Modern technology is amazing. It’s helped to save lives, win wars and helped major networks choose the next biggest talent in this country. But the main use for technology that we have all come to embrace and rely on is something so medieval and so commonplace that I wonder if it’s more harmful than beneficial. Communication.
The idea that human connection and interaction are disappearing was brought back to my attention during a recent adventure to the busy tourist-crowded streets of Hollywood. While riding the numerous flights of escalators of the Hollywood-Highland center my attention was caught by a huge contraption pushed up against a wall on the third floor. I soon realized it was a giant Best Buy vending machine. Yes, a vending machine that sells iPods, flash drives and even Nintedo DS’s does exist.
This large, and rather daunting, machine made me question what was happening to good ol’ fashioned face-to-face human interaction. Sure, innovations like buying electronics while on the go is convenient, and maybe I’m just lost in the nostalgia of traditional shopping, but really it’s as if there is no line that can’t be crossed anymore.
The line no longer exists when it comes to the communication between two people. Conversations can now last for entire days through text messages and no one has to utter a single word, to the other person at least. And sadly, we as a modern society are vastly accepting of this. Convenience has blinded us from its potential harm.
With all these advances in the way we communicate (and shop), I’m left to wonder the true role technology plays in relationships.
Most of us can recall a time uncomplicated by e-mails, text messages, online social networking and any other modern outlet we’ve taken advantage of over the last decade. Now, instead of going straight to calling a person and having an actual dialogue with them, many of us abuse the semi-anonymity that comes along with conversations based in text.
I still remember hand-writing letters back in high school and having a friend “deliver” them to the object of my affection. Not much compared to the feeling of getting a letter back, usually folding intricately in the form of a heart or arrow. I will admit that I still have many of these letters tucked away in a box that I haven’t opened in years, they’ve become more substantial keepsakes than the text on my iPhone’s screen, and somewhat special.
Alright, so I’ve been going on about how using modern technology may not be the best way to communicate with a person, but in all honesty I’ve used it just as much as anybody else has. Again, the anonymity really does offer comfort when it comes to pursuing a new romantic interest. We can spend a little bit of time thinking about the perfect thing to say before actually responding to a text message or e-mail.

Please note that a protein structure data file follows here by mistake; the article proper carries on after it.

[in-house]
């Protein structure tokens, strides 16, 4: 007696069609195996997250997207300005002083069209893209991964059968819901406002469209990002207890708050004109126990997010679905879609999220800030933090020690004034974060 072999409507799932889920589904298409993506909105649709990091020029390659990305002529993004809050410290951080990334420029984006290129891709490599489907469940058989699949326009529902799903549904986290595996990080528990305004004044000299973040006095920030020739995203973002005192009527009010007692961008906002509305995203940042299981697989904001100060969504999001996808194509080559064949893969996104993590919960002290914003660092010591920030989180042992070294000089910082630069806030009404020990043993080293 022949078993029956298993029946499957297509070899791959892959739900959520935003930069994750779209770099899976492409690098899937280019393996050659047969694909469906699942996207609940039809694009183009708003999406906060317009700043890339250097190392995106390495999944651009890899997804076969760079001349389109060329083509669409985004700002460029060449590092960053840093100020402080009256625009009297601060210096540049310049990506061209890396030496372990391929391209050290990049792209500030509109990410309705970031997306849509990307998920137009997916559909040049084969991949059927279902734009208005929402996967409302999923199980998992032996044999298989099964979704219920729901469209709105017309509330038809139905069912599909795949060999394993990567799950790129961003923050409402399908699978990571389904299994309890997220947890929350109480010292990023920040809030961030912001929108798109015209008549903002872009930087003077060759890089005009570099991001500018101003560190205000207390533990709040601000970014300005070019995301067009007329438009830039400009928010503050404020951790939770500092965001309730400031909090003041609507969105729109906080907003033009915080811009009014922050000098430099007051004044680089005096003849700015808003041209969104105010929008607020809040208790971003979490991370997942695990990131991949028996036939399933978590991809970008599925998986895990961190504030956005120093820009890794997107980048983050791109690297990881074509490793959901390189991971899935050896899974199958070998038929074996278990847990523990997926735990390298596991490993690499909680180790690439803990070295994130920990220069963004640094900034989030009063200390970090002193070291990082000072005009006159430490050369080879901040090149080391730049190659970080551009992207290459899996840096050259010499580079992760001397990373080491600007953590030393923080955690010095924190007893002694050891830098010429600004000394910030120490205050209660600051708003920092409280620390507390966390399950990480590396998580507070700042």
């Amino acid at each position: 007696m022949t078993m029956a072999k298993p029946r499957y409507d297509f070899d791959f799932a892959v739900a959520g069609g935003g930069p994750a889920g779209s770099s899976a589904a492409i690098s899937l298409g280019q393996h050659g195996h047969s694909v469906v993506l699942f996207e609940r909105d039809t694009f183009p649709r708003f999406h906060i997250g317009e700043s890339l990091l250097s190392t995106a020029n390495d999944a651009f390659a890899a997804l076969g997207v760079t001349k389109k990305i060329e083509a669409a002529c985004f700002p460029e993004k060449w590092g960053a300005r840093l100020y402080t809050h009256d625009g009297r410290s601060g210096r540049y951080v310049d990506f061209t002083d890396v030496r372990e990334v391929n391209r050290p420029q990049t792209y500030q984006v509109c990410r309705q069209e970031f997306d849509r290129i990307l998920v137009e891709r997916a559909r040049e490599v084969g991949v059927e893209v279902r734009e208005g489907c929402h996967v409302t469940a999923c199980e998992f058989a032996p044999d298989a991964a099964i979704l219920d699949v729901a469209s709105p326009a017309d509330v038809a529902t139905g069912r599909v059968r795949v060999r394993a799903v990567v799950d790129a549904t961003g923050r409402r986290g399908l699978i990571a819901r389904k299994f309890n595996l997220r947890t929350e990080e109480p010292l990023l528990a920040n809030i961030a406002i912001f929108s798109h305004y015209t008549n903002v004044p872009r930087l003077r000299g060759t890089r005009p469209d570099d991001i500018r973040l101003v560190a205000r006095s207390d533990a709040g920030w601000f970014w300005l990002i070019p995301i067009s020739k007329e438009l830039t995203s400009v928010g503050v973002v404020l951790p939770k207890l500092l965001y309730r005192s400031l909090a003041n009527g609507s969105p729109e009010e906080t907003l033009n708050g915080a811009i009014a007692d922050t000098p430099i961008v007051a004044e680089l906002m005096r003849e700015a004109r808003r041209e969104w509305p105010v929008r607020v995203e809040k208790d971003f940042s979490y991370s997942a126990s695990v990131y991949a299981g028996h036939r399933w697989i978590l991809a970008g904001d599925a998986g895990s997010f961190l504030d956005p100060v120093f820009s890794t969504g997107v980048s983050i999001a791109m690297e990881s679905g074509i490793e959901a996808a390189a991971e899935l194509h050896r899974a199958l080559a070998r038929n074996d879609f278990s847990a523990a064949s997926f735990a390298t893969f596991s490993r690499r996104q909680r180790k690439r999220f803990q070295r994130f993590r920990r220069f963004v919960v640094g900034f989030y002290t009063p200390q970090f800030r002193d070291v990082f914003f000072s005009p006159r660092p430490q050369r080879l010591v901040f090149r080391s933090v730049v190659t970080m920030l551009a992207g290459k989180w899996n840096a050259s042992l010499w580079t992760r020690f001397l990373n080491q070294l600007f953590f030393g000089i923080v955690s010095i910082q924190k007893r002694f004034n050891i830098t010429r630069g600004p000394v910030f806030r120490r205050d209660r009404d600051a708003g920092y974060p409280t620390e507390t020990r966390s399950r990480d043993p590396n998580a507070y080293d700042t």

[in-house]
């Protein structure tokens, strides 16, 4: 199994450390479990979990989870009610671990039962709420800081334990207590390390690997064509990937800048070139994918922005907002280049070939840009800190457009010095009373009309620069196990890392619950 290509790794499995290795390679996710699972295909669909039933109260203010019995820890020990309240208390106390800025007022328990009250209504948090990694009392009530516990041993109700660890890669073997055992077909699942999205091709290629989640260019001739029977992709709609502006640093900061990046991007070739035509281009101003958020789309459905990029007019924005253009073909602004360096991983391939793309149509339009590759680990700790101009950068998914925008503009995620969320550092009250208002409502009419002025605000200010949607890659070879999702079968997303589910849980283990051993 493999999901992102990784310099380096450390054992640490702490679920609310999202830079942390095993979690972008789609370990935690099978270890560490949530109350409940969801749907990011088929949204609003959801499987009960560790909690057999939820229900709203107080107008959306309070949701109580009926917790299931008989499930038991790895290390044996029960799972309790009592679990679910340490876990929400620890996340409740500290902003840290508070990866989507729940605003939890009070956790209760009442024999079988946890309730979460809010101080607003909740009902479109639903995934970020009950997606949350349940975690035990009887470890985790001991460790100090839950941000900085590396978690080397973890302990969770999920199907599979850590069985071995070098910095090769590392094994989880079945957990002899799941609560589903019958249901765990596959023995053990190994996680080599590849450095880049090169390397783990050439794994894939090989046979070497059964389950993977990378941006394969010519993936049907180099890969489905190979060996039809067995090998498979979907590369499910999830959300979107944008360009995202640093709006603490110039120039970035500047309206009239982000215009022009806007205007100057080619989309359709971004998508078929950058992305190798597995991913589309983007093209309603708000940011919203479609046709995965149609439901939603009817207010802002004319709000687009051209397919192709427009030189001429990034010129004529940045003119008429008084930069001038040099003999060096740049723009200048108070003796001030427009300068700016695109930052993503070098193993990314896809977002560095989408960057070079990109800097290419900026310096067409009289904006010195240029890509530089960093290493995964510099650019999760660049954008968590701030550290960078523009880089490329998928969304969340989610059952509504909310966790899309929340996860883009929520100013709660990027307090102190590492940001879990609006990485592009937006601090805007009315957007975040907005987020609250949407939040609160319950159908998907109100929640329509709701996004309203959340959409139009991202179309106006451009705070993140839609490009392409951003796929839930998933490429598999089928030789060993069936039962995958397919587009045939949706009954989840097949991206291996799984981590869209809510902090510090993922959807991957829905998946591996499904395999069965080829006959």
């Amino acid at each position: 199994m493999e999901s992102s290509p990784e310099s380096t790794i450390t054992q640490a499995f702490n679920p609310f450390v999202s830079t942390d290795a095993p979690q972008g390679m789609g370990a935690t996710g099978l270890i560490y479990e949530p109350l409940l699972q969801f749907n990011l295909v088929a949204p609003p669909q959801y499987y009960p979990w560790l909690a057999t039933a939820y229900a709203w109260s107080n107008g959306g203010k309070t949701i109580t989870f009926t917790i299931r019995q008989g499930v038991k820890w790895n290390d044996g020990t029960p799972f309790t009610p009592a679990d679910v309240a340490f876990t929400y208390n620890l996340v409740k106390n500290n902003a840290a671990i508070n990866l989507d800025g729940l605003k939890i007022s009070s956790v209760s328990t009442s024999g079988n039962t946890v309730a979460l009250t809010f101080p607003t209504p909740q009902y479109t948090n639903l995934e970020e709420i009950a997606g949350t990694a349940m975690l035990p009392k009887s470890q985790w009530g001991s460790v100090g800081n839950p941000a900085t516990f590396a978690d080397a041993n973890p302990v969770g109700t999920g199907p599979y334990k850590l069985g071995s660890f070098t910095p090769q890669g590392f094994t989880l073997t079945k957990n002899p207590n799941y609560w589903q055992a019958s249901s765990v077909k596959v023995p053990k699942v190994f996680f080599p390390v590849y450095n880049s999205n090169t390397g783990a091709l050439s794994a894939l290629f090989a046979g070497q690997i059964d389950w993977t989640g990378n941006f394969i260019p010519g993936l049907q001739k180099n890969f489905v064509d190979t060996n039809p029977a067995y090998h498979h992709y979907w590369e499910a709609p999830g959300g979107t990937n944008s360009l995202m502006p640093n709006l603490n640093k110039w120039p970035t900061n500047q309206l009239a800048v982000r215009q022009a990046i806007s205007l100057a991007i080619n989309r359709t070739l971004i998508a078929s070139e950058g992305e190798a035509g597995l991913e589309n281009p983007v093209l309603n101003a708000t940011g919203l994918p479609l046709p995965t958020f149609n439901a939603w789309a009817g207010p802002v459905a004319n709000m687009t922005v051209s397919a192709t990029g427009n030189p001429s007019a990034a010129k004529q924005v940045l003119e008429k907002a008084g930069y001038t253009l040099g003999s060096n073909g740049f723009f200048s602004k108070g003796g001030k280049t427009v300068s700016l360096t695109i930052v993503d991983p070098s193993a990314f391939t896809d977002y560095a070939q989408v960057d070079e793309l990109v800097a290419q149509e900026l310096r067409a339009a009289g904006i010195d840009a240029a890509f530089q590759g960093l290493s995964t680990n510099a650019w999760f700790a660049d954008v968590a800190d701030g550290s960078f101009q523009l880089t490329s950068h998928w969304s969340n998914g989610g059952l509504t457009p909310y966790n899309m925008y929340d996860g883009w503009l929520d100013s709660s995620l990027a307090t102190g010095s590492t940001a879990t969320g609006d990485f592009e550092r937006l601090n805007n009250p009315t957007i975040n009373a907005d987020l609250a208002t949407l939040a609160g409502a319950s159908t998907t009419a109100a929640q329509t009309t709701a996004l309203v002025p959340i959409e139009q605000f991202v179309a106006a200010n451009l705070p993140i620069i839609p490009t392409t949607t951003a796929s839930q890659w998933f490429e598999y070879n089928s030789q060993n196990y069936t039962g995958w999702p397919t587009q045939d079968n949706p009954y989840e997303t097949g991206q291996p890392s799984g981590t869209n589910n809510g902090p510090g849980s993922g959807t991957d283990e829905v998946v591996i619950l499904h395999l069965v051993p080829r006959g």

But to rely so heavily on these methods is dangerous, because once we come face-to-face with this person the pressure is on to be that same witty person that our texts portray us as. And we must do this at an instances notice; in a way, we lose a little piece of ourselves. We filter what we want to say instinctively, trying to think of the funniest, cattiest, just utterly perfect response.
In “real” life, there is no actual self-editing, once the words are said there’s really no taking it back. With text there’s always the option to not hit the send button. Let’s not forget that plain text offers no indication of real emotion or expression, something I’ve come to loathe. Without the occasional emoticon (some that I still cannot decipher), sarcasm, anger and even joy gets lost in translation.
Social networking is another blessing and curse when it comes to relationships. Only these are all packeaged in a convenient, easily-accesible website. On the one hand, we can keep track of our current crush or interest, and still on the other hand this is also its downfall. I personally have fallen victim to this double-edged sword and had to, on more than one occasion, hide someone from my Facebook newsfeed. I followed the classic saying, “out of sight, out of mind,” hoping that I would not become some crazy-obssessed Facebook stalker. Thankfully, I never did.
I think the problem is the accesibility to the other person that we get through these types of sites, it makes it difficult to get to know a true person’s personality. We begin to judge them on how they talk to their friends, what they post as status updates and, of course, the groups and pages they are interested. We are then left with the false sense that a connection has been made. It’s like reading celebrity gossip magazines, just because we know Johnny Depp’s favorite ice cream or shoesize, doesn’t mean we are meant to be together.
The bottom line is, technological advances are great, it means we’re progressing as a species. But still, the overuse of texting and social networking sites really is not the most effective way to pursue/start/continue a realtionship. Sooner or later, we’re gonna have to come face-to-face with the person, and hiding behind our cell phone is not an option.